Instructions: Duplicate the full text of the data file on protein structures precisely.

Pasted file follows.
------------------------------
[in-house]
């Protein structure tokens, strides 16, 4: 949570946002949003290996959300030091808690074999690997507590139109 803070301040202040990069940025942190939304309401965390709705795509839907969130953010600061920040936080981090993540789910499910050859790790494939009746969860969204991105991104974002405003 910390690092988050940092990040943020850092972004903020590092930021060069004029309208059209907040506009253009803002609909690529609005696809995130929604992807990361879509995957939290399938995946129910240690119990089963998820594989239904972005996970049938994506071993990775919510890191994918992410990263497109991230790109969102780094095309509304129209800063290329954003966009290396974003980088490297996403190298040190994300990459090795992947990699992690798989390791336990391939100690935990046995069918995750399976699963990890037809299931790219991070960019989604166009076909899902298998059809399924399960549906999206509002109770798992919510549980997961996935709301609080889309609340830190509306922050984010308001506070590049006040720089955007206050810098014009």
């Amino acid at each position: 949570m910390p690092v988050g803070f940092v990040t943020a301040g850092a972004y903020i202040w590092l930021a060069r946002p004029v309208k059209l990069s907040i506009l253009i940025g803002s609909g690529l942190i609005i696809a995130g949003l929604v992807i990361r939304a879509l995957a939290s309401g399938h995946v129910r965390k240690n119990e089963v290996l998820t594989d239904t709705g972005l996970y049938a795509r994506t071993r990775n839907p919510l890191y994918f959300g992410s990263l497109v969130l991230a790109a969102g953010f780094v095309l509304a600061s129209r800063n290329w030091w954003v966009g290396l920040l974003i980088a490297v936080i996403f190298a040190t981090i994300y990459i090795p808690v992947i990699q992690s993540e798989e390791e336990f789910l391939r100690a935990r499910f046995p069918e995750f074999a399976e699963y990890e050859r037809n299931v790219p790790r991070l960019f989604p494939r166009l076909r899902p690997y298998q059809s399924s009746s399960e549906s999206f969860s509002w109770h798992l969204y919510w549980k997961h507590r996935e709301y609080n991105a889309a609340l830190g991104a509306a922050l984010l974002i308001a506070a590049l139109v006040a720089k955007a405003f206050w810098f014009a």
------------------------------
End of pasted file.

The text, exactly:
[in-house]
């Protein structure tokens, strides 16, 4: 949570946002949003290996959300030091808690074999690997507590139109 803070301040202040990069940025942190939304309401965390709705795509839907969130953010600061920040936080981090993540789910499910050859790790494939009746969860969204991105991104974002405003 910390690092988050940092990040943020850092972004903020590092930021060069004029309208059209907040506009253009803002609909690529609005696809995130929604992807990361879509995957939290399938995946129910240690119990089963998820594989239904972005996970049938994506071993990775919510890191994918992410990263497109991230790109969102780094095309509304129209800063290329954003966009290396974003980088490297996403190298040190994300990459090795992947990699992690798989390791336990391939100690935990046995069918995750399976699963990890037809299931790219991070960019989604166009076909899902298998059809399924399960549906999206509002109770798992919510549980997961996935709301609080889309609340830190509306922050984010308001506070590049006040720089955007206050810098014009």
């Amino acid at each position: 949570m910390p690092v988050g803070f940092v990040t943020a301040g850092a972004y903020i202040w590092l930021a060069r946002p004029v309208k059209l990069s907040i506009l253009i940025g803002s609909g690529l942190i609005i696809a995130g949003l929604v992807i990361r939304a879509l995957a939290s309401g399938h995946v129910r965390k240690n119990e089963v290996l998820t594989d239904t709705g972005l996970y049938a795509r994506t071993r990775n839907p919510l890191y994918f959300g992410s990263l497109v969130l991230a790109a969102g953010f780094v095309l509304a600061s129209r800063n290329w030091w954003v966009g290396l920040l974003i980088a490297v936080i996403f190298a040190t981090i994300y990459i090795p808690v992947i990699q992690s993540e798989e390791e336990f789910l391939r100690a935990r499910f046995p069918e995750f074999a399976e699963y990890e050859r037809n299931v790219p790790r991070l960019f989604p494939r166009l076909r899902p690997y298998q059809s399924s009746s399960e549906s999206f969860s509002w109770h798992l969204y919510w549980k997961h507590r996935e709301y609080n991105a889309a609340l830190g991104a509306a922050l984010l974002i308001a506070a590049l139109v006040a720089k955007a405003f206050w810098f014009a």